Originality/value

The study used a system-wide and source differentiated approach to analyze import demand. In particular, the empirical approach allowed for comparing different demand models (AIDS, Rotterdam, NBR and CBS) to filter out the superior and most suitable model for that data because the suitability and performance of a demand model depends rather on data than on universal criteria.

Details

Journal of Agribusiness in Developing and Emerging Economies, vol. ahead-of-print no. ahead-of-print
Type: Research Article
ISSN: 2044-0839

Keywords

Book part
Publication date: 12 January 2016

Bart Minten, Thomas Reardon, Sunipa Das Gupta, Dinghuan Hu and K. A. S. Murshid

Wastage and post-harvest losses in food value chains are becoming increasingly debated and policies are being increasingly designed to reduce food wastages. Despite its…

Abstract

Purpose

Wastage and post-harvest losses in food value chains are becoming increasingly debated and policies are being increasingly designed to reduce food wastages. Despite its presumed importance, there is large variation in the importance and type of food losses and wastage. We identify the levels of food wastage at various levels of the potato food chain for three Asian countries.

Methodology/approach

Surveys were fielded to better measure the important variation between value chain agents, to capture wastage at each level, to analyze the structure of the value chain, and to evaluate wastage over the whole value chain (except for consumption). We generate data on an important staple in these countries and analyze the importance of waste in domestic rural-urban food value chains, often the most important value chain in these countries.

Findings

We find total quantities of potatoes wasted are equal to 5.2% in the harvest period and 6.4% in the off-season of all quantities that enter the value chain for Bangladesh. Even lower numbers are obtained in India (3.2% and 3.3%, respectively). These wastage levels are higher in China, possibly because of the significantly longer distances that potatoes are shipped.

Practical implications

The use of cold storage facilities can minimize the level of wastage in the potato distribution chain. Studies of this type of storage for other countries and commodities can identify opportunities in which adoption of cold storage can provide the greatest contributions toward the elimination of food wastage.

Details

Food Security in a Food Abundant World
Type: Book
ISBN: 978-1-78560-215-3

Keywords

Article
Publication date: 14 September 2015

Samuel Ayofemi Adeyeye and John O. Akingbala

This study aims to assess the quality characteristics and acceptability of cookies from sweet potato–maize flour blends and to determine nutritional quality, color and…

Abstract

Purpose

This study aims to assess the quality characteristics and acceptability of cookies from sweet potato–maize flour blends and to determine nutritional quality, color and palatability traits and to compare the effects with that of wheat cookies, so as to suggest a cost-effective production method to bakers and retailers. This would ensure food security, enhanced health, combat malnutrition problems and improve the production of the crops.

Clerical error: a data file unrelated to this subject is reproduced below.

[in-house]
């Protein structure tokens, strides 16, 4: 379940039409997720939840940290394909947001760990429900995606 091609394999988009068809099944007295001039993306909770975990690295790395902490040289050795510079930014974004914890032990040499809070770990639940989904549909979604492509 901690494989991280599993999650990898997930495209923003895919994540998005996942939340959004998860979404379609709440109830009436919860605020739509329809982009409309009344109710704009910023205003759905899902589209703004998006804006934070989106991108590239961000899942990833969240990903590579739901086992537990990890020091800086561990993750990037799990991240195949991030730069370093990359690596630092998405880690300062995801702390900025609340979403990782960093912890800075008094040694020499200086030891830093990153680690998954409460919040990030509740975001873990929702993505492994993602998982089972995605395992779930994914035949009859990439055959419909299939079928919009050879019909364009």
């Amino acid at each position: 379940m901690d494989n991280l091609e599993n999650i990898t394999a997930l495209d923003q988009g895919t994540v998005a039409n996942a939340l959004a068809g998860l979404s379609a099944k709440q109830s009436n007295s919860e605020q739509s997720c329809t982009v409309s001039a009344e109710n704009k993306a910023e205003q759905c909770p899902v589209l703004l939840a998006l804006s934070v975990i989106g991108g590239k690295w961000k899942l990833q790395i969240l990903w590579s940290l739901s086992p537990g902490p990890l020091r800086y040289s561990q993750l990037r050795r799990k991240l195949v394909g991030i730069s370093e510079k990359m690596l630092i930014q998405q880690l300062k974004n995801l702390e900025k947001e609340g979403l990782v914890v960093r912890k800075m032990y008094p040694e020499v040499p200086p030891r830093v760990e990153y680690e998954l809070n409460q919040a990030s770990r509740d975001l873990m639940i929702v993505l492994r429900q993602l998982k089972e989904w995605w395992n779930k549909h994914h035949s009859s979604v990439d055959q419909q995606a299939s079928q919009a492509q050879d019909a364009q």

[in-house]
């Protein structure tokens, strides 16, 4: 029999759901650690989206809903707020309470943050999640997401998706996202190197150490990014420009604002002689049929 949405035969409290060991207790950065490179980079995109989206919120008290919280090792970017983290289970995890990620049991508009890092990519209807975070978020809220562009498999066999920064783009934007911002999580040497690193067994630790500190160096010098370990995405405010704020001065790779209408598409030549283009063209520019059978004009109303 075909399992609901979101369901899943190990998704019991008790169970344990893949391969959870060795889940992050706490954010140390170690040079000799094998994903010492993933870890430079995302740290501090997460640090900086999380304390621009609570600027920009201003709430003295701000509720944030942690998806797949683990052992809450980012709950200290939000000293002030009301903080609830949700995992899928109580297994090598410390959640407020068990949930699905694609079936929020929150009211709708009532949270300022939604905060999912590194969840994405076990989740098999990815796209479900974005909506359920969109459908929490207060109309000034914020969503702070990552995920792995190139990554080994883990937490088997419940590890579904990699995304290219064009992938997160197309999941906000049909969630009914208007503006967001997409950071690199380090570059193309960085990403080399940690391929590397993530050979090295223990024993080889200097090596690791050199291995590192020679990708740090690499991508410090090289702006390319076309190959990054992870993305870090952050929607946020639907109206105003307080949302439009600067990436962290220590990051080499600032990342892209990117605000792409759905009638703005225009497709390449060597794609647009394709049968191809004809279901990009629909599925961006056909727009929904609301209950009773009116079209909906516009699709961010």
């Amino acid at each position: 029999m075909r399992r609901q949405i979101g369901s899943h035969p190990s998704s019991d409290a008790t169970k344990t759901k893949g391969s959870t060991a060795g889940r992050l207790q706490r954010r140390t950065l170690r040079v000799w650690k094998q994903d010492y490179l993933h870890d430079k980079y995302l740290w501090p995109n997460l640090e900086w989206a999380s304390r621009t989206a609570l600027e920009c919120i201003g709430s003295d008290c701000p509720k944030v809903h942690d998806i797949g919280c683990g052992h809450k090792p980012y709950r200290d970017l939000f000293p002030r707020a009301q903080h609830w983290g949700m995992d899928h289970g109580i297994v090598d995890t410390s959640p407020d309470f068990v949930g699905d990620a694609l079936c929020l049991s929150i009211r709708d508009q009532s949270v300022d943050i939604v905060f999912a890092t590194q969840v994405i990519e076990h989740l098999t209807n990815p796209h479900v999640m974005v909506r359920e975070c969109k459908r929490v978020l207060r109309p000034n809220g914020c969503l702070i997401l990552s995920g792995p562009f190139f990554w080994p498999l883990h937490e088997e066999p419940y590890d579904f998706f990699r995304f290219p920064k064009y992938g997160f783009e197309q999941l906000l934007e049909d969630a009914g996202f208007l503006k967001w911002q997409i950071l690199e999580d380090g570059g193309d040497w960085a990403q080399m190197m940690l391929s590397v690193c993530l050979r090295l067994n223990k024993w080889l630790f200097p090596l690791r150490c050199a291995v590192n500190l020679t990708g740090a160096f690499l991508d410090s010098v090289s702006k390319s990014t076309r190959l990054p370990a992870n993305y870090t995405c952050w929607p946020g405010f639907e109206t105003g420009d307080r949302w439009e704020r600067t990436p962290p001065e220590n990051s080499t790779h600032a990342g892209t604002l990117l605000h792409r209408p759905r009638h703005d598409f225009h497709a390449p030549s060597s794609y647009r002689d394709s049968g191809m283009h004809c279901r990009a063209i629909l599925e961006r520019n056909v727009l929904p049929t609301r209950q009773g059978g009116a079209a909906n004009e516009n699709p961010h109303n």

Design/methodology/approach

Cookies were prepared by the method reported by Okaka and Isieh (1990), Abayomi et al. (2013), Onabanjo and Ighere (2014) with modification. Flour (200 g) from each sample of different flour blends was used for the experiment. Sugar (80 g) was creamed with margarine (100 g) until light and fluffy constituency was obtained using Kenwood chef with initial minimum speed, and the speed increased stepwise until the mark of 6 on the chef indicator was attained. Whole egg (60 g) was added, then followed by flour (200 g), powdered milk (20 g), baking powder (0.1 g) and salt (1 g) were added and mixed until a stiff paste (batter) was obtained. The batter was rolled on a floured board using a rolling pin to a thickness of 0.2-0.3 cm. The rolled batter was cut into circular shapes with a cutter and arranged on a greased tray and baked at 1500°C for 20 minutes. The cookies were brought out, cooked and packaged in cellophane bag until used for laboratory analysis.

Findings

The results revealed that substitution of sweet potato flour with maize flour significantly (p < 0.05) reduced the protein from 6.8-4.4 per cent, moisture from 5.3-5.0 per cent, crude fibre from 3.4-2.5 per cent and fat from 9.8-8.5 per cent of the composite flours and the cookies. The ash and sugar contents were increased from 4.3-5.8 per cent for ash and 2.1-3.9 per cent for sugar with increase in sweet potato flour substitution. The calorific value of the cookies decreased from 457-397 cal/100 g as the percentage of sweet potato flour increased in the maize flour cookies. Sensory evaluation results showed that the colour, texture, taste and overall acceptability changed significantly (p < 0.05) with increase in sweet potato flour substitution. The optimum substitution level was 40 per cent; above this, the product becomes less acceptable to the consumer.

Research limitations/implications

Fabrication and production processing machines that use sweet potato will be a great challenge.

Originality/value